Judgment (Core issues)
- 1089/3/3/07 T-Mobile (UK) Limited v Office of Communications (Termination Rate Disputes)
- 1092/3/3/07 Cable & Wireless and others v Office of Communications (Termination Rate Disputes)
- 1091/3/3/07 Hutchison 3G (UK) Limited v Office of Communications (Termination Rate Disputes)
- 1090/3/3/07 British Telecommunications PLC v Office of Communications (Termination Rate Disputes)
 CAT 12
20 May 2008
Judgment on an appeal by a number of communications providers under section 192 of the Communications Act 2003 against several determinations by OFCOM to resolve disputes about wholesale charges for mobile call termination.
The Tribunal found that OFCOM had made a number of errors of law in the way it went about determining the disputes. Accordingly, the Tribunal held that the four appeals were well founded in so far as they related to certain issues in the appeals, referred to as the “core issues”.
In particular the Tribunal found that OFCOM must approach dispute resolution having regard to all its statutory obligations and not focus unduly on the existence of other regulatory constraints imposed on one or other of the parties to the dispute, such as BT’s end-to-end connectivity obligation.
The Tribunal also found that OFCOM erred in drawing too rigid a boundary between the exercise of its dispute resolution powers and its SMP-related powers. The Tribunal held that OFCOM had erred in rejecting any form of cost based analysis of the reasonableness of the price comparison.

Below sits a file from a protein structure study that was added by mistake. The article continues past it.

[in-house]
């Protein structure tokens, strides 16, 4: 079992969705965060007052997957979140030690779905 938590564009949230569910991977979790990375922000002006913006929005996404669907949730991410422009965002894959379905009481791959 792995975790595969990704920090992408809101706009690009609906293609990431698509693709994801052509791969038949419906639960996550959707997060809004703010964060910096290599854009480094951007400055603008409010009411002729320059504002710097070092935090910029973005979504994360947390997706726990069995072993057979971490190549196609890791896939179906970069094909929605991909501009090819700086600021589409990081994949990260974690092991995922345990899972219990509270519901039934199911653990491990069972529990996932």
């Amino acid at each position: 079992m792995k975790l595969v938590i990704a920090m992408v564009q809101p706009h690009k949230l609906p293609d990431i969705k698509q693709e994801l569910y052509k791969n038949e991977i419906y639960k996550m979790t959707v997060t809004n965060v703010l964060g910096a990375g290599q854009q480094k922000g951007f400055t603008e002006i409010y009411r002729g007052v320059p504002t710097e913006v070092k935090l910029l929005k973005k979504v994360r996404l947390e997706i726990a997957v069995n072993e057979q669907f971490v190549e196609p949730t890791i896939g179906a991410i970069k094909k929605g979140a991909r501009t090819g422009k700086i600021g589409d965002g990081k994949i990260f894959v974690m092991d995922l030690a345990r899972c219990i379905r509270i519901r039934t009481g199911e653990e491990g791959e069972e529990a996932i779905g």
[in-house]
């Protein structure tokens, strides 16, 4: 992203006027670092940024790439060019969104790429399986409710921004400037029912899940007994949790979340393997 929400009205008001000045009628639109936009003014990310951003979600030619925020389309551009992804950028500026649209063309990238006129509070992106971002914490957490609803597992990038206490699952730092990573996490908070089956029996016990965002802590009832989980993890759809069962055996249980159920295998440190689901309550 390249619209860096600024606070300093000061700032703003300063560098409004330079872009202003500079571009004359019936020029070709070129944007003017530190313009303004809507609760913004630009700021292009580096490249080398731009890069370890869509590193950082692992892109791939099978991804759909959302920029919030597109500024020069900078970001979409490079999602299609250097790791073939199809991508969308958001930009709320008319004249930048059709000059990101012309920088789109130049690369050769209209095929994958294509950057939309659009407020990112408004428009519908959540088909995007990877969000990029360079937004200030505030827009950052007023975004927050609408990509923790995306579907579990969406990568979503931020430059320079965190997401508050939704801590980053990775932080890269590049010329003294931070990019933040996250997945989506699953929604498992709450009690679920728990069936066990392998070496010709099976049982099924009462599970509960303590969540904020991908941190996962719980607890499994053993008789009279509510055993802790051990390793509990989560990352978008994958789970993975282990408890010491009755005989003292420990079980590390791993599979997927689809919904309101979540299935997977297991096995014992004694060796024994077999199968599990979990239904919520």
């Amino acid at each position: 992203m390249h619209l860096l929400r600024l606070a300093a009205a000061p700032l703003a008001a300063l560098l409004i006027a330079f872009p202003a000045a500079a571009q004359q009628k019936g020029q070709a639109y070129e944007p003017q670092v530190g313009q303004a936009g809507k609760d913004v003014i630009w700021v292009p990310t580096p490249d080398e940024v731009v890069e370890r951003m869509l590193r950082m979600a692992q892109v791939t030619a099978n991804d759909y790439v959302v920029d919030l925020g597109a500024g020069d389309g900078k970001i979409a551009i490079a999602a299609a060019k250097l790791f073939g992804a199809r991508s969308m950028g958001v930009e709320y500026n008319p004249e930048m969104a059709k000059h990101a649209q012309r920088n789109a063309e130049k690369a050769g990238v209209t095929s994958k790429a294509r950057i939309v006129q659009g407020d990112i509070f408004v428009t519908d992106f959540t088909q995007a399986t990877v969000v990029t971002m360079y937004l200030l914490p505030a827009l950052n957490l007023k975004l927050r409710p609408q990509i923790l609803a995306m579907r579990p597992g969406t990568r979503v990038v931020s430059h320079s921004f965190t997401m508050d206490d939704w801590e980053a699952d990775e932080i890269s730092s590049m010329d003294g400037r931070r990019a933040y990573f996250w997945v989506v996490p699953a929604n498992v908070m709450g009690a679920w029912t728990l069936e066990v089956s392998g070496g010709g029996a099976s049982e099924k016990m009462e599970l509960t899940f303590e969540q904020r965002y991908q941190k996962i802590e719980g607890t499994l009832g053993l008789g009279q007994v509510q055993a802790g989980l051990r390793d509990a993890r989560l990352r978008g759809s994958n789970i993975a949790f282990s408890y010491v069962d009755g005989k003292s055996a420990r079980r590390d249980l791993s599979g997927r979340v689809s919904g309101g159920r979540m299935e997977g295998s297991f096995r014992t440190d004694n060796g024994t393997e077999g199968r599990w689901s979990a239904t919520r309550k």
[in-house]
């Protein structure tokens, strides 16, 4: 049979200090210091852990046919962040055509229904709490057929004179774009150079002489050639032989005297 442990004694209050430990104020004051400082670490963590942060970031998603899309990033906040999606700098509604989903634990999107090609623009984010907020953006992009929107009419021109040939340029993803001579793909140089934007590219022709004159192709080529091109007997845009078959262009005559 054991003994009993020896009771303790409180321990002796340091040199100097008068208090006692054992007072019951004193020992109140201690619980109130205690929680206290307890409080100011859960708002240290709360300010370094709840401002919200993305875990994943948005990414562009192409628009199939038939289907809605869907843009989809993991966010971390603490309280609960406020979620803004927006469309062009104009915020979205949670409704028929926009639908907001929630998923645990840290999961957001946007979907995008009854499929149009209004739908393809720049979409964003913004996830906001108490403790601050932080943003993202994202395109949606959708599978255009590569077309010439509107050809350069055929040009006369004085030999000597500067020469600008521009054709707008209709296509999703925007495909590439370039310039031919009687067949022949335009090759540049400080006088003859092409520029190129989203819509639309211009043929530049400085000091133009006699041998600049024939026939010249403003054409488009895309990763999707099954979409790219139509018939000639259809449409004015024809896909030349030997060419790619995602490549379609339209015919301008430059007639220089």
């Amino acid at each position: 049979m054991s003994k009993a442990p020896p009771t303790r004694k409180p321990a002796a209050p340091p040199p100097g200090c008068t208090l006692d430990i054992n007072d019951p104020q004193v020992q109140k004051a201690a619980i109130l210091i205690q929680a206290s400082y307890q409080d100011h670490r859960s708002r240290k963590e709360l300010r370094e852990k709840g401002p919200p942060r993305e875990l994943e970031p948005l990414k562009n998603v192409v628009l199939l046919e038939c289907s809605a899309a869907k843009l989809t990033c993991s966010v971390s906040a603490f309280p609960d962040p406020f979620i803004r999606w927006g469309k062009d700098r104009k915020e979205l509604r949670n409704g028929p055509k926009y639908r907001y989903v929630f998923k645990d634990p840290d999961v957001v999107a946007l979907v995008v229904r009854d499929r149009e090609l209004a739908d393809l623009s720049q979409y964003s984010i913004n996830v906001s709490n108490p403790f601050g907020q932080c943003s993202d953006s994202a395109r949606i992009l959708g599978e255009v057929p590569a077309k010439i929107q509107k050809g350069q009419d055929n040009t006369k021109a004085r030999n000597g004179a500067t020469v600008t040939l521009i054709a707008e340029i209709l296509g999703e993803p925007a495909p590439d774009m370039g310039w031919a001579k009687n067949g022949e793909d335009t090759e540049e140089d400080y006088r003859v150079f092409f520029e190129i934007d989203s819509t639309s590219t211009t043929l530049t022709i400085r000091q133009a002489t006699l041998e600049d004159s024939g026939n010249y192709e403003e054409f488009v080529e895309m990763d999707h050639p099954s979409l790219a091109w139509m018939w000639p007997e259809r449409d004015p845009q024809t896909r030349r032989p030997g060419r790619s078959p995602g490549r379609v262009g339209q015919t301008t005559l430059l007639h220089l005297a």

The Tribunal held that OFCOM had placed too much weight on the need for consistency and erred in relying on the conclusions in its statement dated 1 June 2004 on Wholesale Mobile Call Termination without properly weighing the factors which the appellants argued meant that these conclusions were no longer valid.
The Tribunal held that OFCOM’s interpretation of the purpose of the end-to-end connectivity obligation was too narrow. The purpose of that obligation was not just to achieve interconnection, but to do so in a manner which promotes, or at least is not inconsistent with, other regulatory objectives.
Furthermore, the Tribunal concluded that the “gains from trade test” applied by OFCOM was seriously flawed and should not have been used in resolving the disputes. It was not an appropriate test for determining what was reasonable as between the parties or from OFCOM’s perspective as a regulator.
The Tribunal provided guidance on how OFCOM should approach the task of resolving disputes in future.
This is an unofficial summary prepared by the Registry of the Competition Appeal Tribunal.